How do Latino startups get funded?

By Sara Inés Calderón
Más Wired

Latino entrepreneurs aren’t pitching to venture capitalists in large numbers, but that’s only part of the story of how startups run by Latinos receive funding. The story starts with bootstrapping, continues with friends and family, and ends in front of VCs and angel investors.

Latino startups miss out on a few rounds of funding by the time they get in front of venture capitalists (VC), which makes it even more important for Latino entrepreneurs to pitch and get into the VC game. We spoke to Rebecca Gonzales, assistant executive director at Avinde, a startup accelerator for women in Austin, Texas.

Gonzales makes the point that entrepreneurs often bootstrap their companies (first round of funding) before going to their network, the “friends, family and fools” round (second round), before they actually go to VCs or angel investors.

“Because the Latino community generally doesn’t have access to wealth, the first two rounds of traditional funding are hard to come by. This also extends to our friends and family, so that additional round of both funding and feedback is not available,” Gonzales said.

“So by the time we get in front on potential angel investors we are starting two steps behind our contemporaries that don’t face a lot of the same challenges Latino entrepreneurs have,” she added.

Rebecca Gonzales, assistant executive director at Avinde, a startup accelerator for women in Austin, Texas.
Rebecca Gonzales, assistant executive director at Avinde, a startup accelerator for women in Austin, Texas.

We asked her a few more questions, please read, enjoy and share this story!

MW: How many Latino startups get funded?

RG: The same study states only 15% get funded compared to 22% of all businesses that pitch.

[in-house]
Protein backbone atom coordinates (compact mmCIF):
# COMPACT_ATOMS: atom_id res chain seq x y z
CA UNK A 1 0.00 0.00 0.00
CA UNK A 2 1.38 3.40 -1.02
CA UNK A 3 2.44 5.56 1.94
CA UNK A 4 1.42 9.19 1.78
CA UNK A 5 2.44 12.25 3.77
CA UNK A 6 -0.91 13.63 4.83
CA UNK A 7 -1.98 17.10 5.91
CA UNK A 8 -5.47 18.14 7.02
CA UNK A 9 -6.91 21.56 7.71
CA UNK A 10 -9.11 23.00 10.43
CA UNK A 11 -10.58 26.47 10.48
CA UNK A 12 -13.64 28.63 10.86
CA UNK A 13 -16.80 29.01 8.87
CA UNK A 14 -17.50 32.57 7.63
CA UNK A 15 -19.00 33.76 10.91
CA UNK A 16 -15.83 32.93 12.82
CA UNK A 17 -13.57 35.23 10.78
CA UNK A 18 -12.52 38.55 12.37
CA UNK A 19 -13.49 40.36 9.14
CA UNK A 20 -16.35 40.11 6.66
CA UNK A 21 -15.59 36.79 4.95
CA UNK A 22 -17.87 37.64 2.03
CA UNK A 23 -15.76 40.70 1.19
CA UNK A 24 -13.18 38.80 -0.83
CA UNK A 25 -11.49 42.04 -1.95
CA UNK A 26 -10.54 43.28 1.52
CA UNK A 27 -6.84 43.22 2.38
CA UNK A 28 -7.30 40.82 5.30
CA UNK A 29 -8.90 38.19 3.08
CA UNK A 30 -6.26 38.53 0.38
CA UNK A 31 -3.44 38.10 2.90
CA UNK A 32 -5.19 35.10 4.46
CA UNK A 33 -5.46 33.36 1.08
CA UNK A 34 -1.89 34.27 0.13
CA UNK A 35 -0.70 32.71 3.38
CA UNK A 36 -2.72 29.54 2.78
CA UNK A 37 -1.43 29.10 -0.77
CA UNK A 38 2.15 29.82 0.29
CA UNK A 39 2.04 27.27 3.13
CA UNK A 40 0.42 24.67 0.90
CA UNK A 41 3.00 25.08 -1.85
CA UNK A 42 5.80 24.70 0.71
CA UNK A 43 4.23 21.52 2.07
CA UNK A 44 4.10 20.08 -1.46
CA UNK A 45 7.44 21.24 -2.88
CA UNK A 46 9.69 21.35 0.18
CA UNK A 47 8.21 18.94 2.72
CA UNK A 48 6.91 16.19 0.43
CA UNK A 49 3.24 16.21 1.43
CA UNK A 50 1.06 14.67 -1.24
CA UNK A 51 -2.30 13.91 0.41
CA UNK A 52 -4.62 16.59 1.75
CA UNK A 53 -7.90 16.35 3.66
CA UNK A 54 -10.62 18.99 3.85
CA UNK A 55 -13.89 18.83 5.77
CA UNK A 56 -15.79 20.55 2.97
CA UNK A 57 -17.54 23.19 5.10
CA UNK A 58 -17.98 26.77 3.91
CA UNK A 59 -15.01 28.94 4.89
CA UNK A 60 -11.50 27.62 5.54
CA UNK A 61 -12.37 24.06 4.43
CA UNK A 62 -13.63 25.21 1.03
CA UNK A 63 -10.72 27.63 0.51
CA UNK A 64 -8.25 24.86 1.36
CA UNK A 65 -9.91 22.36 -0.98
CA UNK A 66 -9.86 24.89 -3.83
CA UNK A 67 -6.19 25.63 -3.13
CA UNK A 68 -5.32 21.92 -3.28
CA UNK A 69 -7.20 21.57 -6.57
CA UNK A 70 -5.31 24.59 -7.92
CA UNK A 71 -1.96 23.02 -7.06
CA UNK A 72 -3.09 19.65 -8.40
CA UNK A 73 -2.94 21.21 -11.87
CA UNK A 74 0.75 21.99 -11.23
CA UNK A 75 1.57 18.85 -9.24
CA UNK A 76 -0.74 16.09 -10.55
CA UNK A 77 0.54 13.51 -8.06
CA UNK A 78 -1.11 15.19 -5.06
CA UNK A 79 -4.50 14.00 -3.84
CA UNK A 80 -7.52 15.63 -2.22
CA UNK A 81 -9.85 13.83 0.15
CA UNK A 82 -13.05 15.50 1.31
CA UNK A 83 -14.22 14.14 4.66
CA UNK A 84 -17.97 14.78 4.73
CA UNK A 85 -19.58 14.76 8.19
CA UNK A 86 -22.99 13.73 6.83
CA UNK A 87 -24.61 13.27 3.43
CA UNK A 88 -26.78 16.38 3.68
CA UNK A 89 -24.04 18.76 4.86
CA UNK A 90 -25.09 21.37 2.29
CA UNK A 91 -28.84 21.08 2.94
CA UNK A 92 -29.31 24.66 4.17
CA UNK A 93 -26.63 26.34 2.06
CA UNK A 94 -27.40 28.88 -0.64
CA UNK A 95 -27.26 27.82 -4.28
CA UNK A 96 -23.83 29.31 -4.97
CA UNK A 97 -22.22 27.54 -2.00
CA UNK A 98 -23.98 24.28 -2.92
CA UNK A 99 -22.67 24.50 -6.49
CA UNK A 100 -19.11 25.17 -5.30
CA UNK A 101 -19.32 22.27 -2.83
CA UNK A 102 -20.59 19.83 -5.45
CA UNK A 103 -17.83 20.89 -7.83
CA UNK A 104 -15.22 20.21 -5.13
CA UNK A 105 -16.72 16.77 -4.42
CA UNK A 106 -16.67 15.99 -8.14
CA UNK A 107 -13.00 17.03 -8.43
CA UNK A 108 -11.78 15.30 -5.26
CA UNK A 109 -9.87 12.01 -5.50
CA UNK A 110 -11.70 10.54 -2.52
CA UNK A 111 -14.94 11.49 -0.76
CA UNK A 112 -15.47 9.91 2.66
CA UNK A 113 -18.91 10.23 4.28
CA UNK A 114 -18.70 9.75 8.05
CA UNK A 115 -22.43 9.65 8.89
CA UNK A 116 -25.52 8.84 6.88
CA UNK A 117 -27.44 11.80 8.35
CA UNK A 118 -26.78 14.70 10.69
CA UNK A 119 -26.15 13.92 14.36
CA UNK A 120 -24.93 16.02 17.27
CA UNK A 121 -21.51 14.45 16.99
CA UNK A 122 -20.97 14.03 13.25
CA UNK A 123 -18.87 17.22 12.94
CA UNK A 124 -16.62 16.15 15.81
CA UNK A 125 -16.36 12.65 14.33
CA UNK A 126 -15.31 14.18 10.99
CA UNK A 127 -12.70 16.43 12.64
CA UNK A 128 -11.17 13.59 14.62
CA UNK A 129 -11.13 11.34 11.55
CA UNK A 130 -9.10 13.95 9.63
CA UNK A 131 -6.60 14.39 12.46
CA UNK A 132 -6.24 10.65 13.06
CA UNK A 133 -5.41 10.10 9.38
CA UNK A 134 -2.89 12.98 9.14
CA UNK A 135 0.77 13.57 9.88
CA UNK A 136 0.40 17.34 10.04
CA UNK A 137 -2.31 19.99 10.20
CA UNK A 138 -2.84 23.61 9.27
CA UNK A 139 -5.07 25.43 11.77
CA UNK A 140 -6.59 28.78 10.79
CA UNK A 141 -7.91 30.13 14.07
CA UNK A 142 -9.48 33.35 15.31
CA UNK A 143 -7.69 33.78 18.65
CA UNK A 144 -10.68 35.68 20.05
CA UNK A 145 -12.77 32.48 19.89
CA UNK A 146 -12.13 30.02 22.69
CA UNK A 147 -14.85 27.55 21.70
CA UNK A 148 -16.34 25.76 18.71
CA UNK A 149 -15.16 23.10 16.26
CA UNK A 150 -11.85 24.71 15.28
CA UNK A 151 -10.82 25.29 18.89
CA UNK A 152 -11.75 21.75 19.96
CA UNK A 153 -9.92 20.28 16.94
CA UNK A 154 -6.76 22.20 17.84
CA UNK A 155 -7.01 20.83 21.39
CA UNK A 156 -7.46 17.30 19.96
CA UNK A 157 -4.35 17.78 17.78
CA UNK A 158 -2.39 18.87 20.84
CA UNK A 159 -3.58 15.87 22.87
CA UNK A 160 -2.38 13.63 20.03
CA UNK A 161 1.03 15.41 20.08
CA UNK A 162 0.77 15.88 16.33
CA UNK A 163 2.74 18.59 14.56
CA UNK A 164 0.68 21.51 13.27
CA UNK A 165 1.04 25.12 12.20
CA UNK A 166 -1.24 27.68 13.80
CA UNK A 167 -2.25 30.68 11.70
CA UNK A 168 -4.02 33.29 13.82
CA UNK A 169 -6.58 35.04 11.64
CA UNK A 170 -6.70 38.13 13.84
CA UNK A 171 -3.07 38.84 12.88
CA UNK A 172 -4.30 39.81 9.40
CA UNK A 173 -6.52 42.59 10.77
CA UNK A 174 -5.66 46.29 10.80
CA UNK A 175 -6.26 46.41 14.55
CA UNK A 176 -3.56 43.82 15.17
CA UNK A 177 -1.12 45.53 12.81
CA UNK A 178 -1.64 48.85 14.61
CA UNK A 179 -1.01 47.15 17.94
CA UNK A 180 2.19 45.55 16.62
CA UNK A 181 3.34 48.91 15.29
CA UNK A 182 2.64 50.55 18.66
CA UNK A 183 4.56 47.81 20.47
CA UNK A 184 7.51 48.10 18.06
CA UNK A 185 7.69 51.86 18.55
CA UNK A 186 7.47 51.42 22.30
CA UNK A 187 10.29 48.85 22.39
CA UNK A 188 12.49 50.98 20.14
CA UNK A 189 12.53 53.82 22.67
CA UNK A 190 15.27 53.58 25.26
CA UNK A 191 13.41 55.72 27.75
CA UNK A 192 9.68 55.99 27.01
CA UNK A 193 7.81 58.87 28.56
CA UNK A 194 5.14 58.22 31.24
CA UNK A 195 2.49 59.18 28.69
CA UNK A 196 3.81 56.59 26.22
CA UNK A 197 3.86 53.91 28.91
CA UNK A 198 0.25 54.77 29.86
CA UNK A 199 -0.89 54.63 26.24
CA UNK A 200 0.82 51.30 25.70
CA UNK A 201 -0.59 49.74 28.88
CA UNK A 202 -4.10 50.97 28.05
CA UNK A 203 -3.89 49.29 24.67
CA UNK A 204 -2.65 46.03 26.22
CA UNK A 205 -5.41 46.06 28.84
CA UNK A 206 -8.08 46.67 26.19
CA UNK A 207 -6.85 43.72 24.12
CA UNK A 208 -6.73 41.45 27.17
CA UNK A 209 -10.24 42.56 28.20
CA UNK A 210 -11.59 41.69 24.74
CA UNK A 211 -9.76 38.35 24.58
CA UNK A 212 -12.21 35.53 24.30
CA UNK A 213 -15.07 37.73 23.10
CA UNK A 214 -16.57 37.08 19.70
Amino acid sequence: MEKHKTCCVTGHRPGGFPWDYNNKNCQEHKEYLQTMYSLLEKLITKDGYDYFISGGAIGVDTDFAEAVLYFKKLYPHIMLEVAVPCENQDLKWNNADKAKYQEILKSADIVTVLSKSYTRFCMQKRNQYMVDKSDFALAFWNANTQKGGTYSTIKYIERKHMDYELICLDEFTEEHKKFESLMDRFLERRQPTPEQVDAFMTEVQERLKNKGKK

MW: How many Latinos pitch to VCs?

RG: According to a report last year by the Kauffman Foundation, Latinos accounted for 19% of total new entrepreneurs (400 out of every 100,000) and the number of Latino entrepreneurs nearly doubled from 1996 to 2012. And, adding to the difficulty, 99% of these businesses are small businesses that generally do not qualify for VC funding.

It’s difficult to find actual numbers of Latinos actually pitching [to VCs]. There are studies about minorities in general seeking funding from angel investors. According to a study of the angel market by the University of New Hampshire (Center for Venture Research), minority entrepreneurs made up only 8.5% of people pitching.

MW: Are Latinas more successful at pitching than Latinos?

RG: I haven’t seen any concrete evidence for either case. I would say women in generally account for a smaller number of entrepreneurs and in tech less that 1% of employees are Latinas. The irony is all women (not only Latinas) do better when they pitch, with an average of 24% of women getting funded when they do pitch angel investors. And a Dow Jones study done in 2012 reported that 61% startups that have five or more women employed are successful.

MW: What are 3 suggestions you have for allowing more Latino startups to pitch or get funded?

RG: First, we have to promote entrepreneurship to young Latinos and Latinas in the form of scalable businesses before they go to college. By increasing the numbers of Latinos getting into the field, we can grow the numbers pitching and getting funded. I believe that is the only way to create wealth in the community.

Second, we need to get more minority investors in the market. There are people of wealth in our communities and we need to work with them to support our minority entrepreneurs.

Third, if you are an entrepreneur just do it! Get out there and pitch. As Natalia Noguera from the Pipeline Fellowship says, pitching isn’t a zero sum game. It’s not win or lose, each time you pitch, you may not get money, but you will always learn something.

MW: A recent study found that attractive white males are the most likely to be funded, how does this affect Latino startups?

RG: It’s no surprise to me that attractive white males get more of the funding. When the investors themselves are white males it shouldn’t surprise anyone that they would fund the entrepreneurs they feel reflect themselves. This is the kind of bias that bringing more diversity to the table can help solve.

Sara Inés Calderón is a journalist and writer who lives between Texas and California. Follow her on Twitter @SaraChicaD.

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